Citizens used to buy and store their food necessities for days in their household refrigerators to avoid their fluctuating daily prices. At present, many citizens can only buy their daily needs out of fear of food spoilage, changing their consumption habits, due to the high hours of electricity rationing in Syria.
The increase in hours of electricity rationing has led many citizens to throw a lot of spoiled food stored in their refrigerators. The head of the Consumer Protection Association, Abdul Aziz Maaqali, confirmed that the association noticed a prominent decrease in market activity. This is a result of increased hours of electricity cuts, which affected the citizens’ consumption patterns in Syria.
In a statement to al-Watan, Maaqali revealed that the association has formed a working group to monitor market activity during this period in which hours of electricity rationing have increased. This will enable the working group to understand the extent of the electricity rationing’s impact on the issue of supply and demand in the markets. He pointed out that the team noted a significant decline in market sales, especially food that needs to be stored. This is a consequence of the citizens’ fears that the food might spoil. As a result, their consumption was limited to what they need daily.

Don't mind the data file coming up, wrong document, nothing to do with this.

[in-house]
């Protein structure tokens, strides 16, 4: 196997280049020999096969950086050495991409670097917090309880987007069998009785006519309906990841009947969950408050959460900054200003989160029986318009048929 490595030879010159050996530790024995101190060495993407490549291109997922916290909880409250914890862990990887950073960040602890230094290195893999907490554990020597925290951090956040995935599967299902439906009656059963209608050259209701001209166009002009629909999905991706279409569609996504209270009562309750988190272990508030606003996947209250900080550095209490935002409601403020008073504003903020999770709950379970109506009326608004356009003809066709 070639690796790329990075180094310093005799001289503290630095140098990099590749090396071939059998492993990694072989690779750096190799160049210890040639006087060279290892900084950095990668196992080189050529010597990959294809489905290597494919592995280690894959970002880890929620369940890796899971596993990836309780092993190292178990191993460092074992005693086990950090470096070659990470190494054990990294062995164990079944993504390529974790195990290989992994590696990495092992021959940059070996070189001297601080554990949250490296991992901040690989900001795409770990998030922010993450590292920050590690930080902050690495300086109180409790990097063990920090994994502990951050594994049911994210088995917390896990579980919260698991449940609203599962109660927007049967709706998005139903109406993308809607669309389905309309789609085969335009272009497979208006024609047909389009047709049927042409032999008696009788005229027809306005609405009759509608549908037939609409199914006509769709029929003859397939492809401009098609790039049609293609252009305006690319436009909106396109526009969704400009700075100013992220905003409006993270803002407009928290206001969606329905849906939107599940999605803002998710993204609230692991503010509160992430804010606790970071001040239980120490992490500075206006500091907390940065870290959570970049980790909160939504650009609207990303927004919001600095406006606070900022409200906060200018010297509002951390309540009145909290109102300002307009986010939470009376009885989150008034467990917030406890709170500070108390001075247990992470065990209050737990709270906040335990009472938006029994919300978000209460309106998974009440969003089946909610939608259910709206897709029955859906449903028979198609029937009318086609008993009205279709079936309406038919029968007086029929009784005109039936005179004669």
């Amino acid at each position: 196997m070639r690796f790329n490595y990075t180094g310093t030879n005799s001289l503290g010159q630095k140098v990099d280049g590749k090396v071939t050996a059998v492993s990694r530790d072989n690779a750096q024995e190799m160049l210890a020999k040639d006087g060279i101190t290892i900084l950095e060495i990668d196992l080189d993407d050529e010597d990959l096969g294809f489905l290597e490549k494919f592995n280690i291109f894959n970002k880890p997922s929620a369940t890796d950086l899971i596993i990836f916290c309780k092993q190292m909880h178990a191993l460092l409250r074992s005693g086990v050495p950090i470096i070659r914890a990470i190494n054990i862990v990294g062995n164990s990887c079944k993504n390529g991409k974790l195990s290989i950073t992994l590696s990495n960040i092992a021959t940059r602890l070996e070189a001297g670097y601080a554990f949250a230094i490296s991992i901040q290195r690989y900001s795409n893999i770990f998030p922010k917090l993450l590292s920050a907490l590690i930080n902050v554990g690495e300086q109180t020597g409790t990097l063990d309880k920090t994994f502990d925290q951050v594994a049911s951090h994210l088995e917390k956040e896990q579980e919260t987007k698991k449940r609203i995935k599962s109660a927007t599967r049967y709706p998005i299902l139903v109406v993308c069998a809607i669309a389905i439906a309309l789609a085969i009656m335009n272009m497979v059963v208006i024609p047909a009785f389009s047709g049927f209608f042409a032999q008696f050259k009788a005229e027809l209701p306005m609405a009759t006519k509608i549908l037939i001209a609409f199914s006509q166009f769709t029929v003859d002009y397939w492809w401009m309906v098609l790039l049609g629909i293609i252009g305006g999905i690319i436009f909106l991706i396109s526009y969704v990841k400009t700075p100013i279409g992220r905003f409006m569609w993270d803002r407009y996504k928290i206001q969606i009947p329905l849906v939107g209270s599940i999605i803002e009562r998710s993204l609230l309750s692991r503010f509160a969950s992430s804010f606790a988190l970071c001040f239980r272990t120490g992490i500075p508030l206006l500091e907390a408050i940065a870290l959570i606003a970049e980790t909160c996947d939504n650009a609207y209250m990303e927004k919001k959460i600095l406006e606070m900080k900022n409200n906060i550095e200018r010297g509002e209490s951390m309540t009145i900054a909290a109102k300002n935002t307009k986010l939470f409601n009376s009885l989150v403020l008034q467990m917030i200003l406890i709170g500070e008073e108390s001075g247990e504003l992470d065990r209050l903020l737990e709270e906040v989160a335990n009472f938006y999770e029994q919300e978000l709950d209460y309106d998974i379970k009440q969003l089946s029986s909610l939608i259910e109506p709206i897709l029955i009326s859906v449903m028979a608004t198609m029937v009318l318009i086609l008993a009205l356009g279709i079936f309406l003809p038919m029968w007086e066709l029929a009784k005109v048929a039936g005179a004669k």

He pointed out that everyone suffers from the consequences of high hours of rationing electricity, be it the trader or the consumer. Maaqali explained that the trader is currently complaining about not discharging his goods, which causes losses to many traders. In turn, this prompted many traders not to store many goods due to the lack of consumer demand. He added that, consecutively, many poultry traders reduced their merchandise due to the decline in sales and also for fear of food spoilage.
He pointed out that the problem of electricity and the reasons for the high hours of rationing became known to everyone, which is the shortage of gas and stations ceasing to operate. Maaqali stressed that, at the moment, there exist no alternative energy sources for traders. They are expensive and need a vast space for installing them, especially if the shops are small and do not have a place for the installation of alternative energy panels -such as some stored in the Hamidiya market.
He pointed out that in one of the association’s board meetings, the issue of specifications for alternative energy panels was discussed to be suitable for Syrian specifications. Maaqali stressed that a letter was sent to the Ministry of Economy and General Customs to emphasize the technical specifications of these panels.
This article was translated and edited by The Syrian Observer. The Syrian Observer has not verified the content of this story. Responsibility for the information and views set out in this article lies entirely with the author.